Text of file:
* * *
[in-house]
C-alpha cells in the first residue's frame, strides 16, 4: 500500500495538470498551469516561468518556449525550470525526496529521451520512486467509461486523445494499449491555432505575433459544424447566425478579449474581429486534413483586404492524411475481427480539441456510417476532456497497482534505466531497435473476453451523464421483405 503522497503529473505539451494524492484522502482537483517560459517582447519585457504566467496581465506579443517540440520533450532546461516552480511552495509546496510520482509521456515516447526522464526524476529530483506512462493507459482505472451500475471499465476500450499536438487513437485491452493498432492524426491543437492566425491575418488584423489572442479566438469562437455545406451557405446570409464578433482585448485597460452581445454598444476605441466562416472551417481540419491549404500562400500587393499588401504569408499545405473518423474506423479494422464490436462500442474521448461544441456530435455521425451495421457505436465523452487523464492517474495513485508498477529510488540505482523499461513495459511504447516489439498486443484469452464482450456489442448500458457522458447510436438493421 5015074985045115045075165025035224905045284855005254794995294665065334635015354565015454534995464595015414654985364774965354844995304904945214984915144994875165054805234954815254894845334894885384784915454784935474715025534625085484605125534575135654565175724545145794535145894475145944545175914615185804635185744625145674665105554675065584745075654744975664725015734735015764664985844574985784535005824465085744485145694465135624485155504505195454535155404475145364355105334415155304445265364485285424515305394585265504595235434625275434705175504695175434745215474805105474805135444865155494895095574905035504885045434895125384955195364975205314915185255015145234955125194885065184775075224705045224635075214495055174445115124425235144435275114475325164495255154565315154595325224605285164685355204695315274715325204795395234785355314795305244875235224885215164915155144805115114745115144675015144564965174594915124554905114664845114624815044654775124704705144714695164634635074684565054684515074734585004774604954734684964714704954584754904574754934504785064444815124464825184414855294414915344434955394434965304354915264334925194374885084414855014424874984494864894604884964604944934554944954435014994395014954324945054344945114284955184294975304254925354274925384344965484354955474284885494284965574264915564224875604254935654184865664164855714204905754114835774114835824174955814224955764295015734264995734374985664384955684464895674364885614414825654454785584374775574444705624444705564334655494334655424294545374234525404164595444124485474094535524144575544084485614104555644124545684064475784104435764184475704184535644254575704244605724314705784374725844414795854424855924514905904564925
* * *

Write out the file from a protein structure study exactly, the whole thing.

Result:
[in-house]
C-alpha cells in the first residue's frame, strides 16, 4: 500500500495538470498551469516561468518556449525550470525526496529521451520512486467509461486523445494499449491555432505575433459544424447566425478579449474581429486534413483586404492524411475481427480539441456510417476532456497497482534505466531497435473476453451523464421483405 503522497503529473505539451494524492484522502482537483517560459517582447519585457504566467496581465506579443517540440520533450532546461516552480511552495509546496510520482509521456515516447526522464526524476529530483506512462493507459482505472451500475471499465476500450499536438487513437485491452493498432492524426491543437492566425491575418488584423489572442479566438469562437455545406451557405446570409464578433482585448485597460452581445454598444476605441466562416472551417481540419491549404500562400500587393499588401504569408499545405473518423474506423479494422464490436462500442474521448461544441456530435455521425451495421457505436465523452487523464492517474495513485508498477529510488540505482523499461513495459511504447516489439498486443484469452464482450456489442448500458457522458447510436438493421 5015074985045115045075165025035224905045284855005254794995294665065334635015354565015454534995464595015414654985364774965354844995304904945214984915144994875165054805234954815254894845334894885384784915454784935474715025534625085484605125534575135654565175724545145794535145894475145944545175914615185804635185744625145674665105554675065584745075654744975664725015734735015764664985844574985784535005824465085744485145694465135624485155504505195454535155404475145364355105334415155304445265364485285424515305394585265504595235434625275434705175504695175434745215474805105474805135444865155494895095574905035504885045434895125384955195364975205314915185255015145234955125194885065184775075224705045224635075214495055174445115124425235144435275114475325164495255154565315154595325224605285164685355204695315274715325204795395234785355314795305244875235224885215164915155144805115114745115144675015144564965174594915124554905114664845114624815044654775124704705144714695164634635074684565054684515074734585004774604954734684964714704954584754904574754934504785064444815124464825184414855294414915344434955394434965304354915264334925194374885084414855014424874984494864894604884964604944934554944954435014994395014954324945054344945114284955184294975304254925354274925384344965484354955474284885494284965574264915564224875604254935654184865664164855714204905754114835774114835824174955814224955764295015734264995734374985664384955684464895674364885614414825654454785584374775574444705624444705564334655494334655424294545374234525404164595444124485474094535524144575544084485614104555644124545684064475784104435764184475704184535644254575704244605724314705784374725844414795854424855924514905904564925